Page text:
It is inevitable that one of the most beloved of orchestral instruments, the cello, will entice a diverse crowd of enthusiastic concertgoers – and that even in the midst of a recession, there prevails an inherent desire to depart from the self now and then for a ritualistic celebration of great music. It is no surprise, then, that Truro's Hall for Cornwall warmly welcomed an evening with cellist Julian Lloyd Webber and pianist Pam Chowhan, performing works by Bach, Bridge, Britten, Fauré, Delius, Rachmaninov, Saint-Saëns, Piazzolla, and William Lloyd Webber.

Julian Lloyd Webber, © Simon Fowler
Julian Lloyd Webber,
© Simon Fowler

Though such an eclectic programme might appear to be jarring at first, the selection of repertoire was an apt decision on Lloyd Webber's part, demonstrating his virtuosity both technically and lyrically. A lush Adagio from Bach's Cantata no. 156 awakened the evening with its gentle, picturesque scenery, exuding an alluring warmth and elegance. At its heel followed Frank Bridge's lively Scherzetto, a juxtaposition which paid off by virtue of the Bach-like capriciousness of Bridge's piece. These works seemed best suited to Lloyd Webber's musicianship, who exhibited a pristine clarity, conscientiously noting the subtle eccentricities of the pieces without exaggeration. Equally prodigious, Chowhan flowed seamlessly across the scope of her instrument, providing a solid accompaniment and filling in the acoustics nicely.

The programme next ventured into the distinctly more contemporary Scherzo from Britten's Cello Sonata in C, which was reminiscent of Shostakovich and Bartók with its macabre intensity. This was answered by the much-anticipated Elégie by Fauré, whose melancholy seemed slightly understated by Lloyd Webber; as the piano accompaniment trod heavier, the deeper tones of the cello became lost in the chasm of sound and that great, cavernous resonance that all cello lovers devour was restricted by the acoustics of the venue. Where the architecture of the piece demanded a passionate rawness from the soloist, the slight restraint and the dominant piano inhibited the poetic performance, and one sensed a somewhat repressed musicality.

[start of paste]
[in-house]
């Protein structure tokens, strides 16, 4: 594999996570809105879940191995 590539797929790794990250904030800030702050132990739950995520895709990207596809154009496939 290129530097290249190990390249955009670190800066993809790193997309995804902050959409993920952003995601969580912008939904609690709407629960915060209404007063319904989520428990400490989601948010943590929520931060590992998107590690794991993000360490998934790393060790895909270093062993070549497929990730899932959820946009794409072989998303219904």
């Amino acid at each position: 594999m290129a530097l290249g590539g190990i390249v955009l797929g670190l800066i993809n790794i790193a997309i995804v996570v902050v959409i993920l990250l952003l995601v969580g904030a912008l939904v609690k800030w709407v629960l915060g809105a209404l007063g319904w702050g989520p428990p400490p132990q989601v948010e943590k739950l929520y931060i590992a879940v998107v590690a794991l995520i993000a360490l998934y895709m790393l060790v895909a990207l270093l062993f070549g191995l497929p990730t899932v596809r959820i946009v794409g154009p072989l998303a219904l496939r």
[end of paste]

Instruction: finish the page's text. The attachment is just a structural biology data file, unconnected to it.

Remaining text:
It was not until Rachmaninov's Cello Sonata in G minor that Lloyd Webber unleashed a brooding temperament, with his cello straining above the piano part's vigorous flashes across the keyboard. Chowhan was blazing in her performance, and for the first time during the course of the concert, Lloyd Webber's gestures were dramatically wrought as the two musicians unravelled a torrent of Romanticist sentiment that echoed the Russian's piano concertos.

In this sense, the execution of the sonata was a revelatory climax of the concert, as its brilliance overshadowed the previous works. Even throughout the performance of Delius' Cello Sonata earlier in the programme (celebrating his 150th anniversary), the distinction between movements and their ideas were not as dynamically rendered as they were here; Lloyd Webber embraced the full scale of metaphysical outpouring in the Rachmaninov, to great effect.

Yet while some critics may argue that the poignancy of the repertoire would have been intensified by a more exposed and exuberant playing style, it was the simplicity and humility with which Lloyd Webber expressed himself which made the concert experience more tangible to the listener. Humanizing the works of the composers by prefacing each piece with a personal anecdote, the cellist avoided the elitism of high art and this made each musical phrase more resonant. His discussion of father William Lloyd Webber's haunting Nocturne was a touching tribute, and his performance of it was peaceful and meditative. As a homage to the more popular cello canon, Saint-Saëns' The Swan and Piazzolla's seductive Oblivion met with a communal rapport from the audience, completing an interesting cycle of music which spanned a few hundred years.

If Lloyd Webber strove to achieve in his audience a greater reverence for the legacy of music, then his standing ovation proved such an aspiration successful. The richness of the programme's variety and the craftsmanship which the performers intuitively showcased (often functioning in a more egalitarian nature than that of soloist with accompaniment) ensured a respectful homage to some marvellous yet often neglected works.

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